During the Mid Autumn Fest, mooncake eating and giving is a large part of the traditions and festivities. Year to year, more businesses and bakeries compete to create elaborate mooncakes and even more elaborate packaging. In Taiwan, the variety of mooncakes present is influenced by the multitude of cultures, ethnicities and immigrants that comprise its population.

Image from Lee Xin Li

Types of Mooncakes in Taiwan

The common types of mooncakes typically fall into the three broad categories of Cantonese style, Traditional Taiwan style and Suzhou style. 

Cantonese Style

Image from Hundred Machinery

Arguably the most well known and elaborate type, this category of mooncakes has a thin sugary pastry skin that requires the key ingredient of alkaline water. These mooncakes originate from the Guangdong and Guangxi provinces of China. The delicate skin encases dense interiors of sweet pastes and other luxury ingredients such as egg yolks, nuts or dried fruits. Interior fillings run the gamut of lotus, red bean, taro or other sugary and often lard-laced flavors. In order to create the decorative designs on the skin, the cakes are pressed in molds carved with designs or seals of the bakery it is from. Molds are commonly made of wood (or plastic in present times) with variations of stone, ceramic and metal available as well.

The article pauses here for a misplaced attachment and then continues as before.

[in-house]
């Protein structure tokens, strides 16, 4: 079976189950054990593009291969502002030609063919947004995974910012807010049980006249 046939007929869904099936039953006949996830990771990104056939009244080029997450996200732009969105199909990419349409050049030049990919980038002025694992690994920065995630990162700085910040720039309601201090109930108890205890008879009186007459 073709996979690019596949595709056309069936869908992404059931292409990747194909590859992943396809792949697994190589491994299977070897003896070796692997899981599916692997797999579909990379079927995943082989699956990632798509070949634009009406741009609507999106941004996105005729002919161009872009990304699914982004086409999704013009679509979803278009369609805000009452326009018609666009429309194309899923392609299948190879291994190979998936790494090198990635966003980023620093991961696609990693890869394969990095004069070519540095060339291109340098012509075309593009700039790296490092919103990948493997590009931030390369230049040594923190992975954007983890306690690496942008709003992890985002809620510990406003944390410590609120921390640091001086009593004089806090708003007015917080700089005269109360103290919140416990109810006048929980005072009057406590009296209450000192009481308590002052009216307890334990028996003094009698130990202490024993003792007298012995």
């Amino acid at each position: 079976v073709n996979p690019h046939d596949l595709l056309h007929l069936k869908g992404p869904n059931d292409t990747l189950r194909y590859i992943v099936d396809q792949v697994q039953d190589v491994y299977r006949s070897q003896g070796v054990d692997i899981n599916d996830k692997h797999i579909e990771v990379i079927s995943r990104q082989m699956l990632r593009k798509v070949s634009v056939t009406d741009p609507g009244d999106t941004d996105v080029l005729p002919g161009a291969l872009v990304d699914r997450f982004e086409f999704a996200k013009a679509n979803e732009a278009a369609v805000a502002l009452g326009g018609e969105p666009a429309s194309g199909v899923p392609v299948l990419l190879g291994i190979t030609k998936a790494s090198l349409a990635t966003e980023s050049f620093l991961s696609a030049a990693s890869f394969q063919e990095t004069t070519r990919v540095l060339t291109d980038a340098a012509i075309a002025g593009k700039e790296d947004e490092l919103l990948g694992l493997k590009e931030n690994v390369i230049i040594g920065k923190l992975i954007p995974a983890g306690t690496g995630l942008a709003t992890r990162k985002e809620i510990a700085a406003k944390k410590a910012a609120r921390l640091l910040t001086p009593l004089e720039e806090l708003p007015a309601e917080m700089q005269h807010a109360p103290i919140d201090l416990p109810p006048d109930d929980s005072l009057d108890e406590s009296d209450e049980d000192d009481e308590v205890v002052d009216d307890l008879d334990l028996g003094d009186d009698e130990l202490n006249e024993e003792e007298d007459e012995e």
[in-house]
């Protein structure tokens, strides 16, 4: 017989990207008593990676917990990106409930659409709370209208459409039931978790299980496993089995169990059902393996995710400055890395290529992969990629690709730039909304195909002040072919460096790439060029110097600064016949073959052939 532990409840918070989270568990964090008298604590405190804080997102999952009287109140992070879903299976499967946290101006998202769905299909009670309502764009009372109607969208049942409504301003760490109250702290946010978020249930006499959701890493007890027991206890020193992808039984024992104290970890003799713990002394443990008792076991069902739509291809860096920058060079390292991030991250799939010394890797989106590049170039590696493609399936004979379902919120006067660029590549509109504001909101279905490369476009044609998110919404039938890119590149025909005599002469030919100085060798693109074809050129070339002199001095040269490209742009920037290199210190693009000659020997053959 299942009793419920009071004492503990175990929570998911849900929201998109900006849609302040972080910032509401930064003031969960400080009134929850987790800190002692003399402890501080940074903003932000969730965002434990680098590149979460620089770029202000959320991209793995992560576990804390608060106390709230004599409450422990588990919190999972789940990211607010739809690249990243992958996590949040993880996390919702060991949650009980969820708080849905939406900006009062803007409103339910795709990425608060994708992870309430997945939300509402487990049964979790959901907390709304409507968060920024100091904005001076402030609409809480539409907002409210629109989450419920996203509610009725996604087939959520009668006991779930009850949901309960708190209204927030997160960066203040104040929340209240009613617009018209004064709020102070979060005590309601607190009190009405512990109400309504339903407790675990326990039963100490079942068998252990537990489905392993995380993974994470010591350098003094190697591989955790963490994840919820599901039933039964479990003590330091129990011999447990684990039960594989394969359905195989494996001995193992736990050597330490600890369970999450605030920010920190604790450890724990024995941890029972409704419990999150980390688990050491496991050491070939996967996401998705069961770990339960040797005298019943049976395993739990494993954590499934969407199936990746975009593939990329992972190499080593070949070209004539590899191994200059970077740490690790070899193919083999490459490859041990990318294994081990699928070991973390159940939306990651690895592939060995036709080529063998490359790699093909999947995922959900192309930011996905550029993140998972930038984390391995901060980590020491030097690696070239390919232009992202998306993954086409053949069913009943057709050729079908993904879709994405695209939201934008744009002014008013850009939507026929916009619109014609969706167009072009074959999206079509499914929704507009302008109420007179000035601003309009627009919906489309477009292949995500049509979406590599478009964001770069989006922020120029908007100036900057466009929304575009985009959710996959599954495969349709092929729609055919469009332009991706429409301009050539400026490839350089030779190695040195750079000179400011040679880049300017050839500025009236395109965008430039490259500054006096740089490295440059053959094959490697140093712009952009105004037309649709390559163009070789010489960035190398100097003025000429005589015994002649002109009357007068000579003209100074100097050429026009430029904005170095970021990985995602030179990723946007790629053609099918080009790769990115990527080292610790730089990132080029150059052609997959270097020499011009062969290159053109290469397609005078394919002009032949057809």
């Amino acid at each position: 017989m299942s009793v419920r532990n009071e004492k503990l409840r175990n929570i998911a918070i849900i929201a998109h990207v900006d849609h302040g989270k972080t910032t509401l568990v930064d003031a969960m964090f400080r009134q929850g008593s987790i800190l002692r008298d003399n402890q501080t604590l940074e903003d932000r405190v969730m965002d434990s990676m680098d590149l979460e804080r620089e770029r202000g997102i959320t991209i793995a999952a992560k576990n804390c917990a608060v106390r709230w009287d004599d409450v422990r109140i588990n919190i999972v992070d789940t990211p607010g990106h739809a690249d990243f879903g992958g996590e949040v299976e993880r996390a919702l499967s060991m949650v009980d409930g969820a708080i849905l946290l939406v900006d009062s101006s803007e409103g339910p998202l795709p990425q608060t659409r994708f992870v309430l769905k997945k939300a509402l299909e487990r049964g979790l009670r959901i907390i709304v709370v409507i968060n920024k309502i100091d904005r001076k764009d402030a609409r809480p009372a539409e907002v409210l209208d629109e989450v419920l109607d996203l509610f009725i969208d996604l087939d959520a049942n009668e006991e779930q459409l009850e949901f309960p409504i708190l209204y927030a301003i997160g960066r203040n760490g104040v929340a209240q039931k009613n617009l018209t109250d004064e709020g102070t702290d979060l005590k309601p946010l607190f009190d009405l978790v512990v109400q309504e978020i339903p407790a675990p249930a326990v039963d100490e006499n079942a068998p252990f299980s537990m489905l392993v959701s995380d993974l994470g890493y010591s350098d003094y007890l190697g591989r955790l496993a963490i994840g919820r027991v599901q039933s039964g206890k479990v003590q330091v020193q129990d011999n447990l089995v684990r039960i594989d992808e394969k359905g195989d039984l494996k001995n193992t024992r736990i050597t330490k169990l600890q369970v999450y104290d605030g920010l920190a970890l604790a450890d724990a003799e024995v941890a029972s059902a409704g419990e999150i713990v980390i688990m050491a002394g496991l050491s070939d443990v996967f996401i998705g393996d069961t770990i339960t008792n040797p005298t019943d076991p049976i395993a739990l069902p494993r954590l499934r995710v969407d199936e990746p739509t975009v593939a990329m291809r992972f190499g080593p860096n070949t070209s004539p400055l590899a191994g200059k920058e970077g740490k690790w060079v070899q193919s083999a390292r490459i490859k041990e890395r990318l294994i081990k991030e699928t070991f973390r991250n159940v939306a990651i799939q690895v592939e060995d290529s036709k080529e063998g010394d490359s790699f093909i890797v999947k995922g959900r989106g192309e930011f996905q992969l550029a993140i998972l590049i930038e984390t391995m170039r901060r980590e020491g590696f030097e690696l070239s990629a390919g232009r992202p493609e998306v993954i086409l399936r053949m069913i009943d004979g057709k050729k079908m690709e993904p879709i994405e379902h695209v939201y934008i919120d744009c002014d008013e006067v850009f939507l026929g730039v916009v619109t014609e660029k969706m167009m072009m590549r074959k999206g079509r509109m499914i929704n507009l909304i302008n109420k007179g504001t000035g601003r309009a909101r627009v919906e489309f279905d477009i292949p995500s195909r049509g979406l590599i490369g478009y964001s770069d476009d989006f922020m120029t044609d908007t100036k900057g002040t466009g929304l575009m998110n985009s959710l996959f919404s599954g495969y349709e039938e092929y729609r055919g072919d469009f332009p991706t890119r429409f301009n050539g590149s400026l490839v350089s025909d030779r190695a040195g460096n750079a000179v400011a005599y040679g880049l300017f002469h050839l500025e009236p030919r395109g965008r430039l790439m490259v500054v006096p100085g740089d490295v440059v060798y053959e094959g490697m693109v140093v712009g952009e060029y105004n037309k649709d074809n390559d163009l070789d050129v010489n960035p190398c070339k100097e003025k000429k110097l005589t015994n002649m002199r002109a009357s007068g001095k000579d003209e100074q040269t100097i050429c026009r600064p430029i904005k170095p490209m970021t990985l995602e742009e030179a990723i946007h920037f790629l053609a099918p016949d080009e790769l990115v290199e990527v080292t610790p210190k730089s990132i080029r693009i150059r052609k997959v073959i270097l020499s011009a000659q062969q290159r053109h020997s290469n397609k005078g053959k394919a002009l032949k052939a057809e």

Traditional Taiwan Style

Image and recipe from Cook with Hana

A testament to the diversity in Taiwan, this mooncake style looks deceptively simple, yet is known to be one of the most difficult to make. With origins of Fujian influence mixed with Japanese baking techniques, this style particularly highlights Taiwanese ingredients. The laminated skin is created by two types of dough, one of which is an “oil dough” made with either peanut oil or lard. The doughs are rolled out individually per mooncake, stacked and then rolled similarly to a green onion pancake in order to create flaky layers. The most prevalent filling consists of mung bean paste, braised minced meat, and fried shallot to create a sweet and savory flavor profile. Other common filling combinations include red bean, lotus paste and the addition of mochi or egg yolk. These mooncakes are typically stamped with a red dot or seal of the bakery on top.

Suzhou Style

Image and recipe from Little Joy Factory

Hailing from near the city of Shanghai, these mooncakes have a more humble round look with a laminated dough that is usually made with lard. Most popularly, these mooncakes are filled with rich, savory pork, although sweet varieties with black or white sesame paste are used as well. This style of mooncake is typically served hot and is a close cousin to meat filled dumplings and buns. You can often find them year round, rather than only during the Mid Autumn Festival.

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